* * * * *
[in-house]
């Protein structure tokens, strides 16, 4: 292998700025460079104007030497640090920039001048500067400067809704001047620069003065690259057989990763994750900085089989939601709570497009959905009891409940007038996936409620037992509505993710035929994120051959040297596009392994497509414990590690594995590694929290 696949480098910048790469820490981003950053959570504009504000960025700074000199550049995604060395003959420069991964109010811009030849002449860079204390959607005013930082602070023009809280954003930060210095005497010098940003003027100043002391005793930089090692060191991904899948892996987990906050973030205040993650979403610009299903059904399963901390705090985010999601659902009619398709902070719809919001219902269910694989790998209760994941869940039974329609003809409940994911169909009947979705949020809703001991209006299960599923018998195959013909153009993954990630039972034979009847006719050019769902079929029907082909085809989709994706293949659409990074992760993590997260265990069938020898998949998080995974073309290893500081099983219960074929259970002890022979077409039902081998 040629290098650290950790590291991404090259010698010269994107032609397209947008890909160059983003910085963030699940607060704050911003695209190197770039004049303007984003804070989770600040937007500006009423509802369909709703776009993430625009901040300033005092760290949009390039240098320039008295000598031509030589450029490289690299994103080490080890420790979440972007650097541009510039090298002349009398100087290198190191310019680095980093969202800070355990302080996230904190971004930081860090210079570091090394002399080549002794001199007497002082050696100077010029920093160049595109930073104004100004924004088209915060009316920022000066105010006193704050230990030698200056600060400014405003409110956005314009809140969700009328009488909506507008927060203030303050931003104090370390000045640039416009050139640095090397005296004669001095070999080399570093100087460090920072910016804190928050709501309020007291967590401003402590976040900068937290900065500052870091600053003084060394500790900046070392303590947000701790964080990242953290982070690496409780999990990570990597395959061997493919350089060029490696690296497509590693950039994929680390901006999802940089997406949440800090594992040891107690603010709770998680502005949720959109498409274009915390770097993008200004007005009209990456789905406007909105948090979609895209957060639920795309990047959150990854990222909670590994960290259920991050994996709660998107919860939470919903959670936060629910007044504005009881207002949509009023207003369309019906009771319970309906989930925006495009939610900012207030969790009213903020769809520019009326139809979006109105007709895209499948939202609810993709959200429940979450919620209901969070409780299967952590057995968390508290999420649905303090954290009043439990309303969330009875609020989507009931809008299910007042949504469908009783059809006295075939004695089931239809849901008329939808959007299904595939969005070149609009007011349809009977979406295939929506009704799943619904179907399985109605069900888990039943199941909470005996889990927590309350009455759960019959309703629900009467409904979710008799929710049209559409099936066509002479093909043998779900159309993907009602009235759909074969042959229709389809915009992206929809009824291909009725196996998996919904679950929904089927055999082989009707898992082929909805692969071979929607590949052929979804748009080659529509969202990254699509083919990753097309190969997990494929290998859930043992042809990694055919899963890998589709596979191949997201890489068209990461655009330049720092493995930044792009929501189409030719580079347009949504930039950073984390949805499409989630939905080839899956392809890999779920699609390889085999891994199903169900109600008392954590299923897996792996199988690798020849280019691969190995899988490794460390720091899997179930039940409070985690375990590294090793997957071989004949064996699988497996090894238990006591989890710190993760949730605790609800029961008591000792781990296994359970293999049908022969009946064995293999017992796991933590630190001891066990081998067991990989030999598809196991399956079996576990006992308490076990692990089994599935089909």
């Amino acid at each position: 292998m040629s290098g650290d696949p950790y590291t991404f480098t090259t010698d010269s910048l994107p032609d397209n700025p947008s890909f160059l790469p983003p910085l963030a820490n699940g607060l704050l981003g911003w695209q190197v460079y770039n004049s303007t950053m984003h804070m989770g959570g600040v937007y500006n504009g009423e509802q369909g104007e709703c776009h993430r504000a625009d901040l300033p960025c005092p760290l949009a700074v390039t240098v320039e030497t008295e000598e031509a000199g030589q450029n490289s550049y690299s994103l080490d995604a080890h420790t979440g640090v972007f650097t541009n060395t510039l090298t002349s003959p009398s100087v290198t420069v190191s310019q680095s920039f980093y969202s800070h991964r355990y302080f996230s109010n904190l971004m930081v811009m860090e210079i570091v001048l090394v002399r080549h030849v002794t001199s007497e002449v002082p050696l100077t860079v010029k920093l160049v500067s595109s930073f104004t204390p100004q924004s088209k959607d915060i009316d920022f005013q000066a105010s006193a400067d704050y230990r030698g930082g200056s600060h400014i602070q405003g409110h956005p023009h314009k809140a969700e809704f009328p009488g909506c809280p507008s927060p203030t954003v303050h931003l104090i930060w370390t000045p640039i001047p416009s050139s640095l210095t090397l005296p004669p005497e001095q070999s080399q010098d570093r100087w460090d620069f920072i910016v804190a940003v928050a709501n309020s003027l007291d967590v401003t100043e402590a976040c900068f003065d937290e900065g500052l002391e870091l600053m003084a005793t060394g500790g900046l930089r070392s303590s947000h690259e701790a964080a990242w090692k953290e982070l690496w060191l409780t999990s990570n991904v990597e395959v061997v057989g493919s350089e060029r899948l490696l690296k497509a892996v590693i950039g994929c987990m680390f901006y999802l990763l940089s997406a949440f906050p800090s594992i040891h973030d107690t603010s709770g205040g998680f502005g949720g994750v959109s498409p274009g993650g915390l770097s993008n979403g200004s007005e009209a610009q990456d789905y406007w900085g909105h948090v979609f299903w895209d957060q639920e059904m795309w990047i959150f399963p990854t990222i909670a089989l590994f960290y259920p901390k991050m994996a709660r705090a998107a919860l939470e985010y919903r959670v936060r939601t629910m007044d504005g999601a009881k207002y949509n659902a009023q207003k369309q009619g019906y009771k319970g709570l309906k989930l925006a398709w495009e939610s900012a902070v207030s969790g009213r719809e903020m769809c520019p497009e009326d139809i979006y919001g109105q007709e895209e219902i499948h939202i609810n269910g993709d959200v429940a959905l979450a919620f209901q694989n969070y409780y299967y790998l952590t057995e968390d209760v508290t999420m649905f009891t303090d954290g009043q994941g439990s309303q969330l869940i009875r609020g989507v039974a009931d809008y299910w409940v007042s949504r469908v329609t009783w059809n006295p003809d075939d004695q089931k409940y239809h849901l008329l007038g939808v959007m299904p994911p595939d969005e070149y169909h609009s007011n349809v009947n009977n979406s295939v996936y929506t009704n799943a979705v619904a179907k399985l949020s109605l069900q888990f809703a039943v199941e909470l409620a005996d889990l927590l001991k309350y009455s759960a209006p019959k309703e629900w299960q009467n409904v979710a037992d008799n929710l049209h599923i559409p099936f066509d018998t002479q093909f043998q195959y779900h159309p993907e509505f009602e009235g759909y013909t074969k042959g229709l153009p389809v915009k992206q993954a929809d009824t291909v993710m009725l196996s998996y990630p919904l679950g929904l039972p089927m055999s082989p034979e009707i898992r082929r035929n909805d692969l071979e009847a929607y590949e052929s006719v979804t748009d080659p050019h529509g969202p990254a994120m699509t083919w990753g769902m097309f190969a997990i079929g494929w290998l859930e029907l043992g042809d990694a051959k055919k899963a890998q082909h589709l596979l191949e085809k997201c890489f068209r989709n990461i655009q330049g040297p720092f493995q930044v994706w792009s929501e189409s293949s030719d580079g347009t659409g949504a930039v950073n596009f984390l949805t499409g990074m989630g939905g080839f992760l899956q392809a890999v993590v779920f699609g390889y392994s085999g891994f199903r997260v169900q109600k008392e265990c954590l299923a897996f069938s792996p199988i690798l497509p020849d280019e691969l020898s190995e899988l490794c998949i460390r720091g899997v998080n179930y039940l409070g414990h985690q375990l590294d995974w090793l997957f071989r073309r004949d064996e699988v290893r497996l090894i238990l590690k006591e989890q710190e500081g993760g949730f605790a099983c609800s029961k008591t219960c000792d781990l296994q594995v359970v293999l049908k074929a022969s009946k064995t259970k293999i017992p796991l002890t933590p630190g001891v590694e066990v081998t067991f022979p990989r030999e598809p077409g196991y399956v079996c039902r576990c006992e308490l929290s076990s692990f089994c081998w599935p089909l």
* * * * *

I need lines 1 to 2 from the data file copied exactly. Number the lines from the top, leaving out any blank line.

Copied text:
[in-house]
């Protein structure tokens, strides 16, 4: 292998700025460079104007030497640090920039001048500067400067809704001047620069003065690259057989990763994750900085089989939601709570497009959905009891409940007038996936409620037992509505993710035929994120051959040297596009392994497509414990590690594995590694929290 696949480098910048790469820490981003950053959570504009504000960025700074000199550049995604060395003959420069991964109010811009030849002449860079204390959607005013930082602070023009809280954003930060210095005497010098940003003027100043002391005793930089090692060191991904899948892996987990906050973030205040993650979403610009299903059904399963901390705090985010999601659902009619398709902070719809919001219902269910694989790998209760994941869940039974329609003809409940994911169909009947979705949020809703001991209006299960599923018998195959013909153009993954990630039972034979009847006719050019769902079929029907082909085809989709994706293949659409990074992760993590997260265990069938020898998949998080995974073309290893500081099983219960074929259970002890022979077409039902081998 040629290098650290950790590291991404090259010698010269994107032609397209947008890909160059983003910085963030699940607060704050911003695209190197770039004049303007984003804070989770600040937007500006009423509802369909709703776009993430625009901040300033005092760290949009390039240098320039008295000598031509030589450029490289690299994103080490080890420790979440972007650097541009510039090298002349009398100087290198190191310019680095980093969202800070355990302080996230904190971004930081860090210079570091090394002399080549002794001199007497002082050696100077010029920093160049595109930073104004100004924004088209915060009316920022000066105010006193704050230990030698200056600060400014405003409110956005314009809140969700009328009488909506507008927060203030303050931003104090370390000045640039416009050139640095090397005296004669001095070999080399570093100087460090920072910016804190928050709501309020007291967590401003402590976040900068937290900065500052870091600053003084060394500790900046070392303590947000701790964080990242953290982070690496409780999990990570990597395959061997493919350089060029490696690296497509590693950039994929680390901006999802940089997406949440800090594992040891107690603010709770998680502005949720959109498409274009915390770097993008200004007005009209990456789905406007909105948090979609895209957060639920795309990047959150990854990222909670590994960290259920991050994996709660998107919860939470919903959670936060629910007044504005009881207002949509009023207003369309019906009771319970309906989930925006495009939610900012207030969790009213903020769809520019009326139809979006109105007709895209499948939202609810993709959200429940979450919620209901969070409780299967952590057995968390508290999420649905303090954290009043439990309303969330009875609020989507009931809008299910007042949504469908009783059809006295075939004695089931239809849901008329939808959007299904595939969005070149609009007011349809009977979406295939929506009704799943619904179907399985109605069900888990039943199941909470005996889990927590309350009455759960019959309703629900009467409904979710008799929710049209559409099936066509002479093909043998779900159309993907009602009235759909074969042959229709389809915009992206929809009824291909009725196996998996919904679950929904089927055999082989009707898992082929909805692969071979929607590949052929979804748009080659529509969202990254699509083919990753097309190969997990494929290998859930043992042809990694055919899963890998589709596979191949997201890489068209990461655009330049720092493995930044792009929501189409030719580079347009949504930039950073984390949805499409989630939905080839899956392809890999779920699609390889085999891994199903169900109600008392954590299923897996792996199988690798020849280019691969190995899988490794460390720091899997179930039940409070985690375990590294090793997957071989004949064996699988497996090894238990006591989890710190993760949730605790609800029961008591000792781990296994359970293999049908022969009946064995293999017992796991933590630190001891066990081998067991990989030999598809196991399956079996576990006992308490076990692990089994599935089909």